Another case confirms that you have the right to publish a website which condemns, mocks, and even curses your school administrators and teachers. A federal judge in Missouri ruled that a Missouri High School violated the free speech rights of a student when it suspended him for his critical remarks about the school posted on his Web site.
This case considerably strengthens your rights because the case reached the federal court level, rather than a state court. Federal court decisions have more of an impact on establishing the your rights and influencing future cases. Many other similar cases have been settled before a court verdict.
Brandon Beussink,, the student in the Missouri case, was protected by the First Amendment because he published his website from his home using a private phone line and his personal Internet account. If you use your school’s computers to publish a defamatory site, you may be vulnerable to a suspension.
Schools have never been allowed to control your free speech rights while you are off school grounds. Since Web sites can be accessed on school grounds, schools are trying to claim that they can control what you choose to publish on your site. This case effectively tells schools that the Web is one forum that they cannot control.
“It’s simply the function of the fact that people are taken by the technology and erroneously assume that completely different rules apply,” said Jonathon Albano, the ACLU First Amendment attorney who handled the case. “What the student was doing shouldn’t be different than if the student was using handbills [as a form of protest].”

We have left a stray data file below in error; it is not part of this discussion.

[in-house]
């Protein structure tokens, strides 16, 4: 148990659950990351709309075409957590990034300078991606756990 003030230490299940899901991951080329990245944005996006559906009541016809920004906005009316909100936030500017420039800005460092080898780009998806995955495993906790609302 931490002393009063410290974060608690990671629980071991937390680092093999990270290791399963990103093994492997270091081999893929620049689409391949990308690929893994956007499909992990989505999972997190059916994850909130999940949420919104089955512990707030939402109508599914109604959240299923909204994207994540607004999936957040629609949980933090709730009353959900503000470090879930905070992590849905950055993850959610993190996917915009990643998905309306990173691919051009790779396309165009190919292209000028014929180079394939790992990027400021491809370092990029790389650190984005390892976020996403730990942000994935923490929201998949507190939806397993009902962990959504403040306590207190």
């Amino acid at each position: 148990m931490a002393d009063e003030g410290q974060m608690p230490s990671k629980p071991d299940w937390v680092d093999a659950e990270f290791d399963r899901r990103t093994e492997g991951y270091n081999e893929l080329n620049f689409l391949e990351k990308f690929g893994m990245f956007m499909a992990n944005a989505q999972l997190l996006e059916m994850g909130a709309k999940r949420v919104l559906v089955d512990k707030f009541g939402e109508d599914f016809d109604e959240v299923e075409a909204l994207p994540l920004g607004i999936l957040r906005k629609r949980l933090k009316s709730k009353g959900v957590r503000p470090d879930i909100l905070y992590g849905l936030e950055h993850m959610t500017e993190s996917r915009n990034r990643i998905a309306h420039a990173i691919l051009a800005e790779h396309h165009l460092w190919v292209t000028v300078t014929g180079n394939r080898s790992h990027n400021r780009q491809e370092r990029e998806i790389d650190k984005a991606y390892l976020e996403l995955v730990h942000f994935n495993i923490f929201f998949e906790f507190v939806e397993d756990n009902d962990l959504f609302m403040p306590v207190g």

Albano added, “Schools have no right to interfere with what students say on their own time outside of school, whether their thoughts appear in an underground newspaper or on the Internet,” Jacobs said.
We do not doubt that your school may still try to suspend you. If a school administrator threatens to suspend you for your Web site, then you should calmly threaten to sue him PERSONALLY and sue your school if you receive a suspension. Schools do not like lawsuits because they cost money. Use their fear of lawsuits as leverage.
And most importantly, never back down. The Constitution is on your side.
“Dislike or being upset by the content of a student’s speech is not an acceptable justification for limiting student speech,” Judge Sippel wrote in his opinion.